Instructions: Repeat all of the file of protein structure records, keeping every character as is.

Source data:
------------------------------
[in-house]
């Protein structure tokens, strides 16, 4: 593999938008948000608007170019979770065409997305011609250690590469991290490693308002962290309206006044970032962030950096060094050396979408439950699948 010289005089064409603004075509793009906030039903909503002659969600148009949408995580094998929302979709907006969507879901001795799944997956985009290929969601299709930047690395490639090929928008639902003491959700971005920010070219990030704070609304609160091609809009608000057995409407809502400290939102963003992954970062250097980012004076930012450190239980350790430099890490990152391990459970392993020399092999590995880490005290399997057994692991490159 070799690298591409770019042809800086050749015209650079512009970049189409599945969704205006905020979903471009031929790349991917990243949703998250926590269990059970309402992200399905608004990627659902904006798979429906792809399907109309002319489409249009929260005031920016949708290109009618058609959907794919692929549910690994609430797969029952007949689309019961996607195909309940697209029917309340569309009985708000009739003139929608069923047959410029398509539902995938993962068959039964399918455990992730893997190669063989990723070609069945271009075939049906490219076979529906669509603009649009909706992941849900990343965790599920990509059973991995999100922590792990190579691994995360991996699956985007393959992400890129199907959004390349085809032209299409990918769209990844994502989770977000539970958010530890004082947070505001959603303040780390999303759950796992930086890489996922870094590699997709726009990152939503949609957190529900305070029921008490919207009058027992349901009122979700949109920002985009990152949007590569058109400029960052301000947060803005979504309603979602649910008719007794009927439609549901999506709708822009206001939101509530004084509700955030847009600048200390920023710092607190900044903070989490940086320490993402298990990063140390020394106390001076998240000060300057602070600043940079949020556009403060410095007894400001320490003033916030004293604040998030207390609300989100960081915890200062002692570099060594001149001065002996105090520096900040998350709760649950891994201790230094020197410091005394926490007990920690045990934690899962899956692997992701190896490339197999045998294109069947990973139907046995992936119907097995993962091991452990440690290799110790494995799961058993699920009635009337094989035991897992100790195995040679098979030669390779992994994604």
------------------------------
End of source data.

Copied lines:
[in-house]
């Protein structure tokens, strides 16, 4: 593999938008948000608007170019979770065409997305011609250690590469991290490693308002962290309206006044970032962030950096060094050396979408439950699948 010289005089064409603004075509793009906030039903909503002659969600148009949408995580094998929302979709907006969507879901001795799944997956985009290929969601299709930047690395490639090929928008639902003491959700971005920010070219990030704070609304609160091609809009608000057995409407809502400290939102963003992954970062250097980012004076930012450190239980350790430099890490990152391990459970392993020399092999590995880490005290399997057994692991490159 070799690298591409770019042809800086050749015209650079512009970049189409599945969704205006905020979903471009031929790349991917990243949703998250926590269990059970309402992200399905608004990627659902904006798979429906792809399907109309002319489409249009929260005031920016949708290109009618058609959907794919692929549910690994609430797969029952007949689309019961996607195909309940697209029917309340569309009985708000009739003139929608069923047959410029398509539902995938993962068959039964399918455990992730893997190669063989990723070609069945271009075939049906490219076979529906669509603009649009909706992941849900990343965790599920990509059973991995999100922590792990190579691994995360991996699956985007393959992400890129199907959004390349085809032209299409990918769209990844994502989770977000539970958010530890004082947070505001959603303040780390999303759950796992930086890489996922870094590699997709726009990152939503949609957190529900305070029921008490919207009058027992349901009122979700949109920002985009990152949007590569058109400029960052301000947060803005979504309603979602649910008719007794009927439609549901999506709708822009206001939101509530004084509700955030847009600048200390920023710092607190900044903070989490940086320490993402298990990063140390020394106390001076998240000060300057602070600043940079949020556009403060410095007894400001320490003033916030004293604040998030207390609300989100960081915890200062002692570099060594001149001065002996105090520096900040998350709760649950891994201790230094020197410091005394926490007990920690045990934690899962899956692997992701190896490339197999045998294109069947990973139907046995992936119907097995993962091991452990440690290799110790494995799961058993699920009635009337094989035991897992100790195995040679098979030669390779992994994604």